As much as we might love our dogs, the unfortunate truth is that many dog years fit into our human years. So, despite our great love and loyalty, it’s inevitable that our love and affections are going to shift onto another dog.
Moreover, just to compound the betrayal, our affections often shift from our elderly battler onto a gorgeous young pup. Not that I’m saying this has any parallels to someone ditching an older model human for a younger, New Improved Version. However, if I was an elderly pet and I saw my parents looking up:”Puppies For Sale”, I’d be feeling devastated, rejected…cast upon a canine scrapheap!
However, that’s all very well from the dog’s perspective. The dog isn’t the one who gets left behind. The dog doesn’t have to endure the empty silence… no paws clattering through the house. The magpies strutting free range through the backyard, without that omnipresent bark to contain them. Worse still, however, is the tears and having to tell the kids that a much loved family member has gone. Passed on. Crossed over the rainbow bridge. Nobody likes to break their little hearts. As parents, we’re always trying to make it better, and the loss of the family pet is devastating for a child. Quite often, they probably don’t even remember a time “before”. The dog has always been there just like Mum and Dad.
Or, perhaps, Mum or Dad have gone and the dog has been their rock.
I know what our family dog meant to me growing up. How he understood me like no person could. That was, until he ran away and was gone. (His name was Lassie but he obviously hadn’t watched the movie!!)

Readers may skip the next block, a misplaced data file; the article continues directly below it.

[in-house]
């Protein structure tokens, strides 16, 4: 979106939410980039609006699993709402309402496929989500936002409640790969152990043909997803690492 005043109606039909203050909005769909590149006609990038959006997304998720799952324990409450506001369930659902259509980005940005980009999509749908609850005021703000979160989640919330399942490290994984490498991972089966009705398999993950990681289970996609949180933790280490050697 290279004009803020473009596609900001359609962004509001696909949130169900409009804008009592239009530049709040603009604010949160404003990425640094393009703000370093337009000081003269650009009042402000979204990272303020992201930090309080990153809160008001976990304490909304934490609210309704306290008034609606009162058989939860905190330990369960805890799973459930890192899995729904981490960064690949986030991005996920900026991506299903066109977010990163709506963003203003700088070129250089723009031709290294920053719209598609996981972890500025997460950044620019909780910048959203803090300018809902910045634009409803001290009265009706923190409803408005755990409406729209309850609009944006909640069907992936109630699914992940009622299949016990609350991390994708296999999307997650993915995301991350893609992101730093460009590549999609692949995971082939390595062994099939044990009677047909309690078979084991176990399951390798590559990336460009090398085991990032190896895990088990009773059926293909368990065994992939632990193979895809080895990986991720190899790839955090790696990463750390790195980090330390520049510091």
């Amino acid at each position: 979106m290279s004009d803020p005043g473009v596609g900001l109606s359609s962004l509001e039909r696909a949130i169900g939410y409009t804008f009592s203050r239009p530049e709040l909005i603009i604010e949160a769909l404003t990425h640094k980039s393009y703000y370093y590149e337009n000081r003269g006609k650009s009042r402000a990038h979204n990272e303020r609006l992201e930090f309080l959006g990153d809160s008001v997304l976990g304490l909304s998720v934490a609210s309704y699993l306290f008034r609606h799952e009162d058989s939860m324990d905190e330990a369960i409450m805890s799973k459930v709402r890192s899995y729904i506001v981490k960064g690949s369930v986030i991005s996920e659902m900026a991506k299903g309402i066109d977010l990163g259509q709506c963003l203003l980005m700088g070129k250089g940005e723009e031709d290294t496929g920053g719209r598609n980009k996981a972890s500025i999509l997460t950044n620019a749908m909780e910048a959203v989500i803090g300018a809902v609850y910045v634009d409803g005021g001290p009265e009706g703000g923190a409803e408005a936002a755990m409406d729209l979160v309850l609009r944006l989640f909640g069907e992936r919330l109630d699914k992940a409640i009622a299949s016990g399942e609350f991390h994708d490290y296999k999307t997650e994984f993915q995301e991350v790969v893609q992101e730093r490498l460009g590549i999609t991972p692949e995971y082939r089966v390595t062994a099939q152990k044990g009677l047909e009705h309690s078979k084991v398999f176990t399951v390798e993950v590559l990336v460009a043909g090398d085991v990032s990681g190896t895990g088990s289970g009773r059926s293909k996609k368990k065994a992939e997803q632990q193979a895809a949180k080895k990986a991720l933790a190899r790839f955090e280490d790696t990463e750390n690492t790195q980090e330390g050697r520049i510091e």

So, you don’t need to be a psychologist to see that anything you could do to minimise this loss, would be prudent. A preventive measure.
Which brings “the overlap” into play. You bring the second dog into the family before the older dog has passed, and dog number 2 seamlessly shifts into the older dog’s paws…especially if they’re the same breed.
It all goes back to that famous philosophy: “If you can’t have the one you love, love the one you’re with” which I’ve also known with this little tail at the end: “and if you can’t love the one you’re with, turn off the light”.
However, like the best laid plans of mice and men, things don’t always go to plan.
What happens if the old dog recovers? Gains a second wind? The new dog attaches to the old dog. So now when your elderly family dog passes away, your not only have the grieving kids to consider, but also a grieving pup.
Once again, you’re back in the market for another dog.
How on earth did that happen?
Two years ago, Lady, our scruffy black Cavalier x Border Collie joined the family. That said, it took Bilbo a few weeks to join the party and Lady wasn’t too keen on him either. We had a front door dog and a back door dog and the kids thinking we’d made a huge mistake.
Only ever intending to have one dog, it looked like we’d timed the transition pretty well. Then, Bilbo gained a second wind after Lady arrived. She also taught him how to be a dog. Moreover, having Lady in his corner, gave Bilbo much more confidence meeting other dogs down at the beach. He was a new dog and this was a much welcomed miracle!
Meanwhile, it’s clear Lady will never make it as a single dog.
So, the kids have started campaigning. Our daughter has been desperate for a pug for ages. She’s absolutely mad about them but we don’t share her enthusiasm. We could get tempted by another Border Collie but they need a lot of exercise.
Meanwhile, I’m hoping that giving Bilbo loads more vitamins, will mean he’ll outlive us! It’s worth a try.
Are you a dog lover? How have you approached this changing of the guard?